Two appeals have been consolidated for argument and resolution. No. 09-4222 is Plaintiffs' appeal from the district court's dismissal of the Second Amended Consolidated Complaint for failure to properly plead scienter under the Private Securities Litigation Reform Act of 1995. Aplt.App. 501. No. 10-4074 is Plaintiffs' appeal from the district court's denial of their Rule 60(b) motion, in which Plaintiffs sought the opportunity to file a new amended complaint to incorporate newly discovered evidence. Aplt.App. 663. We have jurisdiction pursuant to 28 U.S.C. § 1291, and we affirm.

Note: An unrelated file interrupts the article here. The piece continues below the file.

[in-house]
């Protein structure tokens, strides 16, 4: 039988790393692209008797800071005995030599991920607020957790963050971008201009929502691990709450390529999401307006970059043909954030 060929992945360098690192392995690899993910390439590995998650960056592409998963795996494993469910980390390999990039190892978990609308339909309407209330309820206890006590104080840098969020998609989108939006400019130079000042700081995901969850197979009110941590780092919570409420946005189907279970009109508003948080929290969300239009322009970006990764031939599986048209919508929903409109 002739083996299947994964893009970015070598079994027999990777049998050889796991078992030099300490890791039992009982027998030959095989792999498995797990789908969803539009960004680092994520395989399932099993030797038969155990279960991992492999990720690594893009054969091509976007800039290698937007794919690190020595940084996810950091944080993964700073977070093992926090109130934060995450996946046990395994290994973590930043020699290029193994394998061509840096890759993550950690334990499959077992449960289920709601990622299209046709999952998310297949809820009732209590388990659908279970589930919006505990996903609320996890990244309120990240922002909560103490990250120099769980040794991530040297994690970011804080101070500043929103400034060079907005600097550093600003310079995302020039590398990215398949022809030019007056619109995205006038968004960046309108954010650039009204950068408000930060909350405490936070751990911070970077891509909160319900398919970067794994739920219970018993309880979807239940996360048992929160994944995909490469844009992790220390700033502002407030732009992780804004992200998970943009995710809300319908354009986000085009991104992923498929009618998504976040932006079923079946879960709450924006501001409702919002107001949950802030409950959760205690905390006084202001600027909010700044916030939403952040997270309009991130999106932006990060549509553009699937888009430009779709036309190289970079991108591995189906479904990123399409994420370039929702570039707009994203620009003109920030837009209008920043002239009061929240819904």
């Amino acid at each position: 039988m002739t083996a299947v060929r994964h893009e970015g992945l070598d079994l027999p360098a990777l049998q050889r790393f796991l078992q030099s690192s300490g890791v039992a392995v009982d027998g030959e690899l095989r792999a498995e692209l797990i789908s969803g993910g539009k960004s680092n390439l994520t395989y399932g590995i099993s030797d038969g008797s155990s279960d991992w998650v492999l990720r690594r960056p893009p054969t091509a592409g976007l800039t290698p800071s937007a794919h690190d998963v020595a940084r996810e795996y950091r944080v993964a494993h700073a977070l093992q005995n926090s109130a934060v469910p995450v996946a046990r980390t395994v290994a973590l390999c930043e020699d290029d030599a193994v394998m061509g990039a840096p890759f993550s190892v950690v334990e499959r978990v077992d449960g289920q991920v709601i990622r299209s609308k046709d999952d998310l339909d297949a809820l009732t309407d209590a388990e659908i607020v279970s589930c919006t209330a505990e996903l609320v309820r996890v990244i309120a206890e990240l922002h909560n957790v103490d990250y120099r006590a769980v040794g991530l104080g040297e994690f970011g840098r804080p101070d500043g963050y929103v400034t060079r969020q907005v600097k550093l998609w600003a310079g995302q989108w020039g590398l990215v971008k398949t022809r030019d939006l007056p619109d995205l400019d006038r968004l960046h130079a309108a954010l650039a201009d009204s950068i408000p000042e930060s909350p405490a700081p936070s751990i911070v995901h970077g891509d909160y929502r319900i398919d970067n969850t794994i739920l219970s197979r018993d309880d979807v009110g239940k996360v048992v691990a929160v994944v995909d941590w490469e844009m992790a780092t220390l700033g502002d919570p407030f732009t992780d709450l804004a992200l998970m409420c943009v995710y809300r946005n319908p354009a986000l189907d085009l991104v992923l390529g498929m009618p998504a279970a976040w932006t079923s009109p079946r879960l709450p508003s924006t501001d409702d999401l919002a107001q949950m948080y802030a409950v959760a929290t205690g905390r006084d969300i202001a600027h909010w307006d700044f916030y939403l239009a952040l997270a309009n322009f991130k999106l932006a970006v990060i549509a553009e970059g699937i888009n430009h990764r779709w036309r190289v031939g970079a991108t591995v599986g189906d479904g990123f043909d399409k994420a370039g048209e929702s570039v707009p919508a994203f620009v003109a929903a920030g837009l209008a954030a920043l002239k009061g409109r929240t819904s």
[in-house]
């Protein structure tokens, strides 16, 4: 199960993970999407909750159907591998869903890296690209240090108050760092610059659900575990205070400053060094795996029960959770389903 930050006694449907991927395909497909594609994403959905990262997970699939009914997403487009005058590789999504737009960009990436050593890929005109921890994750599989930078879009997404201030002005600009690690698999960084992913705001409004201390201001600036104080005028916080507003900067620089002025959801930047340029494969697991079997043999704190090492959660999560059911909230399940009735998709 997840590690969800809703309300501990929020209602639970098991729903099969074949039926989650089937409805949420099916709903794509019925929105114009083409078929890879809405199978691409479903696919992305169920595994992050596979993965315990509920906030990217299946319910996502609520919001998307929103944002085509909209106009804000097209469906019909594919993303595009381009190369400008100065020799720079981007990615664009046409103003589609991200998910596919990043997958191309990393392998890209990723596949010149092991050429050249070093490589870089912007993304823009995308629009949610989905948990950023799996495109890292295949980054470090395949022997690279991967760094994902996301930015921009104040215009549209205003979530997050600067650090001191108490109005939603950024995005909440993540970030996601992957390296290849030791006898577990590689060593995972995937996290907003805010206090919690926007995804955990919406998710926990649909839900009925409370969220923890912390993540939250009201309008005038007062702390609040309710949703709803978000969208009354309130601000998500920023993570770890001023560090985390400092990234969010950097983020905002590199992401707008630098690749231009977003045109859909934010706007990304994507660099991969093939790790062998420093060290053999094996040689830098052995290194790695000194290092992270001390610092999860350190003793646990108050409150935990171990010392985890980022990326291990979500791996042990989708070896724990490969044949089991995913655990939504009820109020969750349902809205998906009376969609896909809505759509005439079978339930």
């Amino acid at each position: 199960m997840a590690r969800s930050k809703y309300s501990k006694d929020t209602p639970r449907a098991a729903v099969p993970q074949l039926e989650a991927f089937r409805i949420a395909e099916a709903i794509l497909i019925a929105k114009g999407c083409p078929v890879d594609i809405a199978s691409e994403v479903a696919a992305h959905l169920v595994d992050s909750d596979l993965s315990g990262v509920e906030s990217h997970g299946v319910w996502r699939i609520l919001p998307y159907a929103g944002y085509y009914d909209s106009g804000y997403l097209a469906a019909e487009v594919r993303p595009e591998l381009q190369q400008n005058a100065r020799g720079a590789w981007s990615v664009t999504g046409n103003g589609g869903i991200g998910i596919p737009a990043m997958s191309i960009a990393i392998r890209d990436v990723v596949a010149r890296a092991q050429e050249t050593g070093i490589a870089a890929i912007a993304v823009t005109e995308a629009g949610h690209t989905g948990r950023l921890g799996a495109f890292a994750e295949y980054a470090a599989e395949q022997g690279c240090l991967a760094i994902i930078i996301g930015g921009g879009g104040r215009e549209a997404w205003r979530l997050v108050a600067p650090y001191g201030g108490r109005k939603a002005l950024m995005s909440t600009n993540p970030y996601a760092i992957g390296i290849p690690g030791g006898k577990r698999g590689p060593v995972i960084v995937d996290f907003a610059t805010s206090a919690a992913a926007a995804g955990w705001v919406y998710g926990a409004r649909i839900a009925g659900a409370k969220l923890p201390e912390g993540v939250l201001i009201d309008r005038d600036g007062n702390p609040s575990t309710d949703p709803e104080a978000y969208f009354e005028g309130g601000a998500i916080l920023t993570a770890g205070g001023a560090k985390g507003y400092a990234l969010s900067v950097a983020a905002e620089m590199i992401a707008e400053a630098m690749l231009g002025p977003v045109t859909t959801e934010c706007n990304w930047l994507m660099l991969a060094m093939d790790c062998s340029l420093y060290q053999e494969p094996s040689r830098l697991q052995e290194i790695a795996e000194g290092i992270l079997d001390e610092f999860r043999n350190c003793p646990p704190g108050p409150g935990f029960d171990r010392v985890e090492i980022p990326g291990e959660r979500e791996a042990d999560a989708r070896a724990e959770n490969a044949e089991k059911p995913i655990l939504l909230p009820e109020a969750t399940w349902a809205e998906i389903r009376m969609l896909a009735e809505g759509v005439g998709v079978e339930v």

For purposes of this appeal, we must take as true all factual allegations in the complaint. See Tellabs, Inc. v. Makor Issues & Rights, Ltd., 551 U.S. 308, 322, 127 S.Ct. 2499, 168 L.Ed.2d 179 (2007). iMergent is an e-services company that, inter alia, sold licenses for software designed to help small businesses engage in e-commerce. Aplt.App. 47, 57. Roughly half of iMergent's revenue during the relevant period came from the sale of licenses on the basis of Extended Payment Term Arrangements (“EPTAs”). Aplt.App. 57; Aplt. Br. 9. Under EPTAs-as opposed to cash or credit card sales-customers paid the purchase price in installments over a twenty-four month period. Aplt.App. 57. iMergent recognized 100% of the revenue from EPTA sales on the date the license was delivered; however, on average iMergent collected only 53% of the total purchase price.1 Aplt.App. 57, 159, 468. On its 2003 and 2004 10K forms, iMergent disclosed that 47% of its EPTA sales were uncollectible and recognized bad debt expense associated with these sales, which reduced its total income. Aplt.App. 158-59, 162-53, 467-68. Further, iMergent wrote off the uncollectible EPTA accounts against an allowance for doubtful accounts, with the allowance established at the time of sale. Aplt.App. 159, 468.